In "The Son of Good Fortune," protagonist and Filipino immigrant Excel wants merely to fit into the American teenage landscape. But he and his girlfriend, Sab, either through their own personalities and interests or because they're arbitrarily sentenced to the outer moons of culture — and because Excel's mother Maxima, a masterful online scam artist, decides to share a dangerous secret — take off for a forgotten California desert town population by hippies, sundry weirdos, and folorn IT wizards.

Tenorio's  stories and characters hopscotch between heartbreak and hilarity, confidently striding across the wild stylistic terrains of Donald Barthelme, Jorge Amado, Ray Bradbury and Junot Díaz — as refracted through his own exposure to the experiences of immigrants, misfits, eccentrics and generations of families simply trying to make it in a new world.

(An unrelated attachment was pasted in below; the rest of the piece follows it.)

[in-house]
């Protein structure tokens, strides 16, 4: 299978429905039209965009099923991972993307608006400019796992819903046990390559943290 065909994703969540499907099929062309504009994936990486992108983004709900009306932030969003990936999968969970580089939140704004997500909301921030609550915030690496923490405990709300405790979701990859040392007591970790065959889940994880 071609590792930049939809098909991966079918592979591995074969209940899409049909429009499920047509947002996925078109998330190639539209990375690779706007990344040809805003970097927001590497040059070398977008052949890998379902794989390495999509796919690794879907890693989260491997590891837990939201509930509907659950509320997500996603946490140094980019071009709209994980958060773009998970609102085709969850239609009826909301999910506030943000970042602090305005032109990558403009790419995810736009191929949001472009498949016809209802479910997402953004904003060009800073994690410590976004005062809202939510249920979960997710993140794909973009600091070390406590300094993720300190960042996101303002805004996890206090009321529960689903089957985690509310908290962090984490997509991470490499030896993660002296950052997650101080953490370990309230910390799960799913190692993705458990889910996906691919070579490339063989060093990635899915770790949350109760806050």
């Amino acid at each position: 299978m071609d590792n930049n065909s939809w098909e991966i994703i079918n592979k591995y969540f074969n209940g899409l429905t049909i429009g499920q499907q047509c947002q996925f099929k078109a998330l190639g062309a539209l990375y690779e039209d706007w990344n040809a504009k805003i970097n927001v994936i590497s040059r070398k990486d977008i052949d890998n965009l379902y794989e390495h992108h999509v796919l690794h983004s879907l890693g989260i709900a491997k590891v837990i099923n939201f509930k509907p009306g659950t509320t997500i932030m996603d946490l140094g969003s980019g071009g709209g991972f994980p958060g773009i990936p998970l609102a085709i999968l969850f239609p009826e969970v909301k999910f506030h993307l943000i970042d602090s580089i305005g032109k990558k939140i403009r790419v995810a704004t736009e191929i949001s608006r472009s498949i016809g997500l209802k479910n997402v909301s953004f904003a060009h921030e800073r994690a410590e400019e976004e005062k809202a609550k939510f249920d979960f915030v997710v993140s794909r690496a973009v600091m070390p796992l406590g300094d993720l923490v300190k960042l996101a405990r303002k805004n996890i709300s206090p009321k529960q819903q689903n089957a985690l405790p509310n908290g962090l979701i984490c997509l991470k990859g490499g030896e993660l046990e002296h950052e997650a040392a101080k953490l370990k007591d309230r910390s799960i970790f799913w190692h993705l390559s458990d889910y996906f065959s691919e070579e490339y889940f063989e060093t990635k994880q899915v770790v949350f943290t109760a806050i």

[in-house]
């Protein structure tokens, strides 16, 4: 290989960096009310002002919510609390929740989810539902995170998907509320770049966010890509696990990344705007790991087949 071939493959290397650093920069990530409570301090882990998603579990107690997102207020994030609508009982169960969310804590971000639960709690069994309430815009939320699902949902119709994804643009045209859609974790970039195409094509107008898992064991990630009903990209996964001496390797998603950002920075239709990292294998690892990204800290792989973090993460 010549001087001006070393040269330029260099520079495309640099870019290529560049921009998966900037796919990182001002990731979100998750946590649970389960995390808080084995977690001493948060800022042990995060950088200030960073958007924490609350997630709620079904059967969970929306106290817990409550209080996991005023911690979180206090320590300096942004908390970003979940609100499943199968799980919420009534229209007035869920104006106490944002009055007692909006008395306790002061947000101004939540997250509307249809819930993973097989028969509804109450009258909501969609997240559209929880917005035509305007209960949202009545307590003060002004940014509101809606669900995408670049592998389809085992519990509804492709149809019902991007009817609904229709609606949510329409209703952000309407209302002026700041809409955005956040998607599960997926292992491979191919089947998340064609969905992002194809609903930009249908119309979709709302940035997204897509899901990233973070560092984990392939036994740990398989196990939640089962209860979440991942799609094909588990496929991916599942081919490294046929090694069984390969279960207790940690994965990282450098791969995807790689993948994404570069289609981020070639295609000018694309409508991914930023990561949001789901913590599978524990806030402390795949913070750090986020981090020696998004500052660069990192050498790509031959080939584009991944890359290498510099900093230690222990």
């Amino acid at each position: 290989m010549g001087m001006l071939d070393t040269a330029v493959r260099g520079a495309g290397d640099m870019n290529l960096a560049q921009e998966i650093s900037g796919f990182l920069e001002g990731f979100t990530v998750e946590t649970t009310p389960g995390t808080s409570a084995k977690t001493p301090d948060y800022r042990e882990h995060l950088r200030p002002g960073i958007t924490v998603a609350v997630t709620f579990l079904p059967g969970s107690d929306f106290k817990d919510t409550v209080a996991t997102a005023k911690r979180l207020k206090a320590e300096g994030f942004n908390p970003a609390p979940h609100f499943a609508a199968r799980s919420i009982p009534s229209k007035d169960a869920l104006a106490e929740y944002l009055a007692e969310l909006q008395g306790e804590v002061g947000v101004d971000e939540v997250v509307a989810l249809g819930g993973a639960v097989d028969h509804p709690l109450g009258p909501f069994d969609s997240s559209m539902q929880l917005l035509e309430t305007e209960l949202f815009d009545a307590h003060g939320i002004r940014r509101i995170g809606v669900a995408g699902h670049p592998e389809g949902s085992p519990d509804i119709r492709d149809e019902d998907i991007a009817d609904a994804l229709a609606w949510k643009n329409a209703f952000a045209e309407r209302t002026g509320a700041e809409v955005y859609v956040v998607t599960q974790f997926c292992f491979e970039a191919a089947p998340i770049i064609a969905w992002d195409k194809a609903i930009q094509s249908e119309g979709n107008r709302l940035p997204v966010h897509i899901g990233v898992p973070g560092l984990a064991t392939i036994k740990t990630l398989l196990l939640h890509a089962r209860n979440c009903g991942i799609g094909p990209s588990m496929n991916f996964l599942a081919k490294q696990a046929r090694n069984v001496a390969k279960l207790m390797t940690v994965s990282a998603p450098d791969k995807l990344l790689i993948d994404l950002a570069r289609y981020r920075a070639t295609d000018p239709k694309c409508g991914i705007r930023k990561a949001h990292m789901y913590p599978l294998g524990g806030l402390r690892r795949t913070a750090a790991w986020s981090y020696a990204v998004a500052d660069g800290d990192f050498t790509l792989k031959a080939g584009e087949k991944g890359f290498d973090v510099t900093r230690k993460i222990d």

Traveling by train from Stonington Borough to New York City for a literary event Tuesday, Tenorio took a few moments to answer questions by email.

Q: You're known primarily for your short fiction and the collection "Monstress," but your first novel, "The Son of Good Fortune," comes out in July. Was there any particular determinant in your decision to try a novel? I wondered if you just came up with these two really compelling lead characters, Excel and Maxima, and kept going to see where they would lead you.

A: I became a writer because I wanted to write short stories, but I eventually wanted to take on the challenge of a novel. Finding Excel and Maxima was really the result of figuring out who could occupy the expansive dramatic space of the longer form.